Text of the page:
A blog by the staff of the Thomas Ford Memorial Library
You know, I shan’t ever kill myself. Trust me. I’ll stay alive half-barmy till I’m a hundred and five, and then go out screaming blue murder because I want to stay where I am.
“On a Saturday Afternoon” is a weary look at death and the life of unrelenting struggles that leads there. It will make you crack a smile or two though, I swear.
Our narrator is a teenager in a rough, working class neighborhood in the north of England. He tells us about his family and their “black moods,” his father’s violent temper, and his own brooding disposition. The real drama of the story is in an anecdote from his youth. At ten years old he witnessed a neighbor’s suicide attempt. He watched the neighbor tie himself a noose and string himself up. Then, when asked, calmly helped.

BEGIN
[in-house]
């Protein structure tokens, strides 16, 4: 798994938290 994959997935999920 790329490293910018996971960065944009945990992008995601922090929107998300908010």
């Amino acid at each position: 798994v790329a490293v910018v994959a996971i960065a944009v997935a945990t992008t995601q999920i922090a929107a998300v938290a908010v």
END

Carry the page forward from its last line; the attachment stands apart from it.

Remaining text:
The scene is uncomfortably funny and told with some bravado, as if the narrator is a little proud of his actions. Yet, Alan Sillitoe’s beautiful use of language and dialect makes it clear that there are far deeper emotions under the surface. In the end, we sense that the narrator’s “black moods” are just the kind of fight it takes to get through life without despair or suicide.
Review by Matthew